Music Reviews
Show Your Bones

Yeah Yeah Yeahs Show Your Bones

(Interscope) Rating - 6/10

Karen O will be mentioned in this first sentence, if not as the first word (there we are), because I know you're thinking about her already. Maybe she's wearing tights, maybe she's wearing antlers, maybe her mouth is swallowing the world - clearly, she hoards the visuals tied to the YYY's. There is also a chance that your ego hates my ego for dictating your thoughts, because

a) Karen is as much of an element as Nick or Brian

b) You don't want me to be right, and consequently are trying not to think about how fantastically she gallivanted across the stage amidst Maps while she played your city last week.

Either way, we're all manipulative. The moral of the story is: the YYY's have been chased by a spotlight from the day they trudged their heels into the New York City music scene, and Karen, quite simply, is an icon. As I opened the Show Your Bones leaflet to the obligatory major label band photo, I found Karen sitting passively off-center on a rock and reckoned she finally must be (getting) over it. Clearly she's a few steps ahead of us, because I still want to see her swallow a microphone over a glass of beer (tm).

We are, after all, the public that ferociously ate up the gossip of the new album being about her pet cat. After three years of transcendental hype post the explosion of Fever to Tell, the media was jumping on any boat of YYY's rhetoric they could, first the cat, than the tag line 'folk', then in desperation, 'this album is really, really different from the last one'.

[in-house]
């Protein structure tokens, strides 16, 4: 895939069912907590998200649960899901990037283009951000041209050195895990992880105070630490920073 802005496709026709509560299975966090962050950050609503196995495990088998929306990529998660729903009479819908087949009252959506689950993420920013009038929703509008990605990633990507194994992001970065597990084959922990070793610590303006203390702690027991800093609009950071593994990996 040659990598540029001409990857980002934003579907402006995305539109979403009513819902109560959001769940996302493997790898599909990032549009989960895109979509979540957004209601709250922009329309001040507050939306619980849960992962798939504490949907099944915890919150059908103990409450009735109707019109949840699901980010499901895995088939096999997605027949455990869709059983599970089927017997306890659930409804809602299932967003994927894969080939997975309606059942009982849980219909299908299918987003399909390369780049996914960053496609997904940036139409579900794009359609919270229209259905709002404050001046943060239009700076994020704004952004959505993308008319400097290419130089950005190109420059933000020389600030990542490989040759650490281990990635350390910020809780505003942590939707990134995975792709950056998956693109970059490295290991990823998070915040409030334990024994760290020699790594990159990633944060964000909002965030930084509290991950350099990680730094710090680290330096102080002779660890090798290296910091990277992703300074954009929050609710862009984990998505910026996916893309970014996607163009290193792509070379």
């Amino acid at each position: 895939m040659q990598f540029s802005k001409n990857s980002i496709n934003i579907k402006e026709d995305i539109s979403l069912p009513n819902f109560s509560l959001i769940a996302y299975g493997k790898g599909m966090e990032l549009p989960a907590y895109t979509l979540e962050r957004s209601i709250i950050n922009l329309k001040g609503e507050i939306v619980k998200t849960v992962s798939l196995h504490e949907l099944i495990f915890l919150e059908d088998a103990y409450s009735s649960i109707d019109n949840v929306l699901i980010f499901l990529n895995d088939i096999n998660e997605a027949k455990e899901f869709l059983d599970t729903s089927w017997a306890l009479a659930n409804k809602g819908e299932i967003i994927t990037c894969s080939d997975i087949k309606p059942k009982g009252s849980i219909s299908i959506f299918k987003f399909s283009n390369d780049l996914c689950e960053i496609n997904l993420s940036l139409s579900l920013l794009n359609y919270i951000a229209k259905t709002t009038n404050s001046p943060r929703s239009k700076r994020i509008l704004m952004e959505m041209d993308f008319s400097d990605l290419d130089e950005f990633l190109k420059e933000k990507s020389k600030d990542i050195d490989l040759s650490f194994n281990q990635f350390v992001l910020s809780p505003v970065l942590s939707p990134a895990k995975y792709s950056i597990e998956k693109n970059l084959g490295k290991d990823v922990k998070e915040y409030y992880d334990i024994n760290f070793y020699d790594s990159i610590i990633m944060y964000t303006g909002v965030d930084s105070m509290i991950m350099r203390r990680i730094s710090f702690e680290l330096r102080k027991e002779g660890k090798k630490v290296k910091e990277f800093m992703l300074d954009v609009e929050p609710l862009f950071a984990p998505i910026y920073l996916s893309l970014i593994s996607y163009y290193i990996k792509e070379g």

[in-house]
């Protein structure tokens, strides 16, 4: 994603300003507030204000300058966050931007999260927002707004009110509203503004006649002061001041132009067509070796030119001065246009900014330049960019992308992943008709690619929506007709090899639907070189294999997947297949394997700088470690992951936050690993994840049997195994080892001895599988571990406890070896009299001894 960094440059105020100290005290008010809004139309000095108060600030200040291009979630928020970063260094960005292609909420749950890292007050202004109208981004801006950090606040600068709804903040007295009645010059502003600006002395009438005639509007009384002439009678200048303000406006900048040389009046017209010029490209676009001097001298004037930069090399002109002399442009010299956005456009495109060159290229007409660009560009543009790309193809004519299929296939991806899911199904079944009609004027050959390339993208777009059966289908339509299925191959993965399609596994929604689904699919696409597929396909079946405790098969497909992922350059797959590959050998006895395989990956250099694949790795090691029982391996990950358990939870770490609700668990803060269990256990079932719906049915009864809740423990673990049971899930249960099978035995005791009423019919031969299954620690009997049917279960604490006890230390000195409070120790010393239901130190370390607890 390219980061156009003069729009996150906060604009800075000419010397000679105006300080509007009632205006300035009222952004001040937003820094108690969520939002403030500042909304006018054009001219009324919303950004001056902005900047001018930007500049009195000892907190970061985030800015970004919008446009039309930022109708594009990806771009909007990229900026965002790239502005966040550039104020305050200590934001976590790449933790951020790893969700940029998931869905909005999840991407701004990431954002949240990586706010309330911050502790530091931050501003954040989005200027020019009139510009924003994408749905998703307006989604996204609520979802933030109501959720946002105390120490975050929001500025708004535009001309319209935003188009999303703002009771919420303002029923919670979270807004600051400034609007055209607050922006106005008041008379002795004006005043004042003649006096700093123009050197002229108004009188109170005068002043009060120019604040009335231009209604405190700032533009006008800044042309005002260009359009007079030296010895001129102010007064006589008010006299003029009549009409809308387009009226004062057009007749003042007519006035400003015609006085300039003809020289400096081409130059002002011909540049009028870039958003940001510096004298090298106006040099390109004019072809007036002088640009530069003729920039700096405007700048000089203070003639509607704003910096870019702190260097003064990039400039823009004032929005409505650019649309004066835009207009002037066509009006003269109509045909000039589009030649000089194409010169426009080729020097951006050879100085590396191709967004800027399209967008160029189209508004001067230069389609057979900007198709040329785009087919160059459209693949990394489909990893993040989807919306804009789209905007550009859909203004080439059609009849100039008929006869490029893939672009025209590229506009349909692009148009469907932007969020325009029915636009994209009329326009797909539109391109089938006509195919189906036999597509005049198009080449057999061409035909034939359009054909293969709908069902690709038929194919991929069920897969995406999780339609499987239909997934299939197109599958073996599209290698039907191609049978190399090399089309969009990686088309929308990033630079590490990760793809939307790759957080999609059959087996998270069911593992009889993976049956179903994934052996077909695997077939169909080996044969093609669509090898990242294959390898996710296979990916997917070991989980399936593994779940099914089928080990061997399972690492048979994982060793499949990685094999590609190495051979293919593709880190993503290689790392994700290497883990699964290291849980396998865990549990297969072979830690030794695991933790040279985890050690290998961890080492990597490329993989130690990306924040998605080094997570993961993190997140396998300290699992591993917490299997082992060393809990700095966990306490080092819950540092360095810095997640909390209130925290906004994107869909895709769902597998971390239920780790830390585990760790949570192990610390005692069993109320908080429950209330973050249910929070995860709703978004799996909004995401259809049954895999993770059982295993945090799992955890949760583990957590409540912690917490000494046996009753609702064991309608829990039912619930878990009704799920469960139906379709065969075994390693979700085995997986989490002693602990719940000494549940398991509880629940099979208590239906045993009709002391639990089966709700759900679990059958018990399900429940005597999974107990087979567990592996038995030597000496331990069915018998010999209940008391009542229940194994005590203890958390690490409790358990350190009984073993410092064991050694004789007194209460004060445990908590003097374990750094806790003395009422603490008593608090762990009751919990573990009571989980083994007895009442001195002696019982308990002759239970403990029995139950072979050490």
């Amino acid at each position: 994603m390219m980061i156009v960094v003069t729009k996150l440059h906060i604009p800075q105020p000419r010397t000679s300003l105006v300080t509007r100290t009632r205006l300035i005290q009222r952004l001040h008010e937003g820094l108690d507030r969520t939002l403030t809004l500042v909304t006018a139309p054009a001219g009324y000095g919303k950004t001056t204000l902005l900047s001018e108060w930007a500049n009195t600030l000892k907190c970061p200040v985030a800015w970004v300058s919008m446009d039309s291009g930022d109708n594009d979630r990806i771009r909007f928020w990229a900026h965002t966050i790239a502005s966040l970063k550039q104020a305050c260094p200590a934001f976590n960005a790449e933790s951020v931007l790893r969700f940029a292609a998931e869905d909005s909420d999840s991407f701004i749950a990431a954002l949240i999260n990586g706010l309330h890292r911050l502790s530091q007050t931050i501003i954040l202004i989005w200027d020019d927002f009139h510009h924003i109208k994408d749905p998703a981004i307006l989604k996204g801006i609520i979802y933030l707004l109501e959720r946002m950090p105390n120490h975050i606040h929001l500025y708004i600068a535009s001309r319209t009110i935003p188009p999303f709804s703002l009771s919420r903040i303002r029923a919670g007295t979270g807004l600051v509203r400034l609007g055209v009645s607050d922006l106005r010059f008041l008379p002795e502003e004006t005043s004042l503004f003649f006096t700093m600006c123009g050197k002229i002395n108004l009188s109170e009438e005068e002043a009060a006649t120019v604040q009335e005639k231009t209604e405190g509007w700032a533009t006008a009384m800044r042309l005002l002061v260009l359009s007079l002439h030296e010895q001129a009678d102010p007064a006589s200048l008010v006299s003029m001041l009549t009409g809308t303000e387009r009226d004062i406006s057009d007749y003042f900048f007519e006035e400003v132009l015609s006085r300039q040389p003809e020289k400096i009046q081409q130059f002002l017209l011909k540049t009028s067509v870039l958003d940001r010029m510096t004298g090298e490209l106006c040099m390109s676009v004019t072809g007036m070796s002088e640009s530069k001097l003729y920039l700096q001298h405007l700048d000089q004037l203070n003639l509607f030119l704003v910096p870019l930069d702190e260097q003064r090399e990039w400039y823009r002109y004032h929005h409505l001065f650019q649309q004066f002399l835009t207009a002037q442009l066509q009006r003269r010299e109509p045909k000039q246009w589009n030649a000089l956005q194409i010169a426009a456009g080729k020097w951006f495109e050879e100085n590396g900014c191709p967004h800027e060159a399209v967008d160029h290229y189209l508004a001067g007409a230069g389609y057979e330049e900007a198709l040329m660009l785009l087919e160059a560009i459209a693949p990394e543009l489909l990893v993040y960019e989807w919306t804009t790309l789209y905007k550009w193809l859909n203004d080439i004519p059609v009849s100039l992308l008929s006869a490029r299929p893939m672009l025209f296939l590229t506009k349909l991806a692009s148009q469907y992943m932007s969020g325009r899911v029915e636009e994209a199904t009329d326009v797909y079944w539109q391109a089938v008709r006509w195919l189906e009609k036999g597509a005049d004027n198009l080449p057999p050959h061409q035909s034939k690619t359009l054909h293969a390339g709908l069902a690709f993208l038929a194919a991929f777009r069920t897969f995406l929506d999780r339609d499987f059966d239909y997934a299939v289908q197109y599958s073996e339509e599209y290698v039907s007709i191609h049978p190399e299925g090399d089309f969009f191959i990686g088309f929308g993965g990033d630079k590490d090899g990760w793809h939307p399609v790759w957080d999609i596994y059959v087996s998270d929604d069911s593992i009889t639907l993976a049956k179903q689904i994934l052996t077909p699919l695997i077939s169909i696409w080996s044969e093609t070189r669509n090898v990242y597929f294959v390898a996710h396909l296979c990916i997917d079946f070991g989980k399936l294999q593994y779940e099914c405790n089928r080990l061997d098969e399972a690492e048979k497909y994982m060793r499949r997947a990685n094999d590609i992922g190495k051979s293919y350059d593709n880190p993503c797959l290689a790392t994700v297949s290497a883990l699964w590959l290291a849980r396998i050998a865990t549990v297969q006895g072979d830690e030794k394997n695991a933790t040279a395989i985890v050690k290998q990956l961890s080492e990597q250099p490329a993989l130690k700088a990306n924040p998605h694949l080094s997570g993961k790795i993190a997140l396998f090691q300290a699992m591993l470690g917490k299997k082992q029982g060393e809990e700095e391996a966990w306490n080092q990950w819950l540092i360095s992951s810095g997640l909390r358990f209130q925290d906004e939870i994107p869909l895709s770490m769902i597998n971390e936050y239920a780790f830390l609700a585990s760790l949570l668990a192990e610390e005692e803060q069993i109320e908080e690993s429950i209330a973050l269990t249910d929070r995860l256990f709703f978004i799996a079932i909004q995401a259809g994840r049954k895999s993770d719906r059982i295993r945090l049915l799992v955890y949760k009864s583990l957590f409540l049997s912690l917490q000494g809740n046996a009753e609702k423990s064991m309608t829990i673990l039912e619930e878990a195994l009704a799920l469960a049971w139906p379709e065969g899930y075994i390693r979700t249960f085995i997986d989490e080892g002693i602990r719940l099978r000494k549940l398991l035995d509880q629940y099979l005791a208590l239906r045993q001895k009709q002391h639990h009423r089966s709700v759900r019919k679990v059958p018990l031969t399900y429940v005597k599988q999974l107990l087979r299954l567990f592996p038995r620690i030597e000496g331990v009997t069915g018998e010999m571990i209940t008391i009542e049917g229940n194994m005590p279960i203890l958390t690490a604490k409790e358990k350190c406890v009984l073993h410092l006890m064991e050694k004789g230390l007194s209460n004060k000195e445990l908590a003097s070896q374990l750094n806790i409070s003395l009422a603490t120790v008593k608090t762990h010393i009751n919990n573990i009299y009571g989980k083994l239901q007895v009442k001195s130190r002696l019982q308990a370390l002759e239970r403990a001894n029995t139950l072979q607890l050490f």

Obviously, Gold Lion was a raging touchstone by the time it poured onto the internet. It quickly became realized that the remix seemed more reminiscent of what we knew of the YYY's, if only for its disorder, the official track lagging behind with gapping spaces of production tidiness. While Fever to Tell was heavy and incisive, loaded with Zinner's notes scraping the strings like tin foil, the vacant holes in Gold Lion seemed ominously scrubbed clean.

The album often resonates similarly, certain tracks with paper doll production parameters that take spirited pieces of confetti and divide them by calculated measurements. Phenomena is hackneyed and rigid (LL Cool J considered or not), carried with detriment as Karen forces her ferocity into the contrived space she has always avoided. This tendency wades right into the first blinking seconds of Honeybear, where she pleas "turn yourself around/you weren't invited" like an art brutal lemming.

The chaos and erratic authenticity of Fever is occasionally reincarnate, namely in Way Out and especially the closing track, Turn Into. This end-post holds the album's most impulsive vivacity, leaving space for it to shoot off, explode, and trust that random trajectory. But mostly, the wandering fortitude of Fever seems to have consigned itself away. Zinner has lost the pinwheel tease of his guitar and Chase seems to keep echoing on with his shadowbox of knocks like nothing ever changed.

Karen however, is struggling to adapt like a wild rabbit living in a manufactured park land. By all arguments, her frivolity and angst has dissipated, her burning heart trying to find a dress that is equally captivating but less flamboyant. Her curve is noticeable, but in the moments that she embraces it, it's like opening a locket to the calm of her lascivious fury. Cheated Hearts and Dudley pour out with the same subtle discourse that made Maps so fragile, and in turn are two of the most auspicious tracks on the album.

As the amalgamated response to all the vectors stabbing at its hype, Show Your Bones doesn't come across with quite the nakedness it intended. At times it sounds forced, playing a battle in sound between resolute eyes and erratic tenacity. But repainting a house coloured in red lipstick is by no means a simple feat, especially in the wake of such a furious hurricane. Dancing with the scrapped drafts of its attempted manifestos, SYB is alive with a few gemstones that (thankfully) save it from trying to be Fever to Tell disguised as the new pink.